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Jackson

Christian D.

Business Unit Director, Genetic Diseases
London, UK
Employee Since 2014

Champion for Patients with Rare Metabolic Disorders

Working with rare metabolic disorders is a unique field; one that Christian describes as a real opportunity. However, his path to the pharmaceutical industry was rather untraditional. “I didn't start out carrying the bag,” he shares, “but I had people willing to advocate for me and push me, and shape my thinking on what the possibilities were with the skills I had and how that could fit with what I wanted to achieve.” With a background in science and experience consulting in the healthcare industry, Christian first joined Shire in 2014, which was acquired by Takeda in 2019. Today, his role is in support of rare metabolic disorders as the business unit director in the United Kingdom.

His work with rare metabolic disorders helps to ensure customers and patients get a good experience and optimal outcomes from the life-changing medicines they receive. For him, this work is different from other disease areas as the clinicians he interacts with typically look after patients for their entire lives, and often after a long diagnostic journey over many years. Supporting the clinicians throughout makes it very meaningful, “It’s a privilege to work in a space with patients who have distinct needs, and offer diagnostic and treatment solutions as well as supplementary support for them.”

In this role, Christian enjoys partnering with medical and patient organizations on the management of lysosomal storage disorders (LSDs). Takeda champions early diagnosis by educating doctors to more routinely identify patients with rare conditions and refer them for diagnostic testing. “This is something we are really proud of,” he says, “and when there are often only one or two treatments—this is very meaningful. The faster we help someone get a true diagnosis of their underlying condition, the faster we can offer a treatment that can help them get back to living their life and improve their future outlook.”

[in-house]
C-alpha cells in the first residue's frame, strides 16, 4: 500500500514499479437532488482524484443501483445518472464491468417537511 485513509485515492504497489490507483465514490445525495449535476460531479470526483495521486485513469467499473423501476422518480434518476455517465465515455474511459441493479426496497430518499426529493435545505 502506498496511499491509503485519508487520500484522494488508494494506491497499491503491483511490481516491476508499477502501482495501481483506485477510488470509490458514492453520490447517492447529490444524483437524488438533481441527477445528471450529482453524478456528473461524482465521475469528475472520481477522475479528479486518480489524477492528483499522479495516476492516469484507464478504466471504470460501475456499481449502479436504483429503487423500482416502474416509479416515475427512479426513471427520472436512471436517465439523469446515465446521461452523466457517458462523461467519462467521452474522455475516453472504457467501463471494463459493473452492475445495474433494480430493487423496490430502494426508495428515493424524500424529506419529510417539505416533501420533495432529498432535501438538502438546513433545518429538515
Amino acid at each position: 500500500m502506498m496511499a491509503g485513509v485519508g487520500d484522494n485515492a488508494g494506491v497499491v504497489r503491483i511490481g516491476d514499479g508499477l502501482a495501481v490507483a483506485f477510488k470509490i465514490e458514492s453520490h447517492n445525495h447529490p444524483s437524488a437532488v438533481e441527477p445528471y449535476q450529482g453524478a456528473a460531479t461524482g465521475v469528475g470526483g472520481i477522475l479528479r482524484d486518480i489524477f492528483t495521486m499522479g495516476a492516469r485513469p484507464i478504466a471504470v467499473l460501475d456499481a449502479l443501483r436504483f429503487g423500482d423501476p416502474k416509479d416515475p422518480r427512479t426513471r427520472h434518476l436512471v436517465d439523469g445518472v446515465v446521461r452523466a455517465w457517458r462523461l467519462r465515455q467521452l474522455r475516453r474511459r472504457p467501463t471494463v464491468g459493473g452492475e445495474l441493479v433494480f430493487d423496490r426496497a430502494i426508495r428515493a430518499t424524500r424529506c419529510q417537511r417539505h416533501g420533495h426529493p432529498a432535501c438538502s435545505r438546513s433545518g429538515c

Often, Takeda’s relationships with clinicians traverse early-phase research and discovery, clinical trials, bringing treatments to market, and tracking how our drugs perform in the real world. For Christian, this requires passion and an understanding of external stakeholders and the patient journey to create an impactful strategy. “At Takeda, we stop and ask, ‘What is the right thing to do for the patient?’ and this contributes to our reputation and how people feel about the business.”

One project he’s very proud of is a broad awareness campaign that’s focused on the impact of rare diseases across the UK, affecting one in 17 people. The project, entitled I am number 17, highlights change-makers who share their stories of living with rare diseases and journeys from discovery and diagnosis to treatment and care.

For him, Takeda’s strong pipeline of candidates provides encouragement for the future. “Through our pipeline, particularly in rare diseases, we can deliver better outcomes and more medicines for underserved customers and patients.” In his eyes, everyone on his team has something to contribute to that mission and they share in the success of moving Takeda forward and helping patients realize a better future.

“The faster we help someone get a true diagnosis of their underlying condition, the faster we can offer a treatment that can help them get back to living their life and improve their future outlook.”

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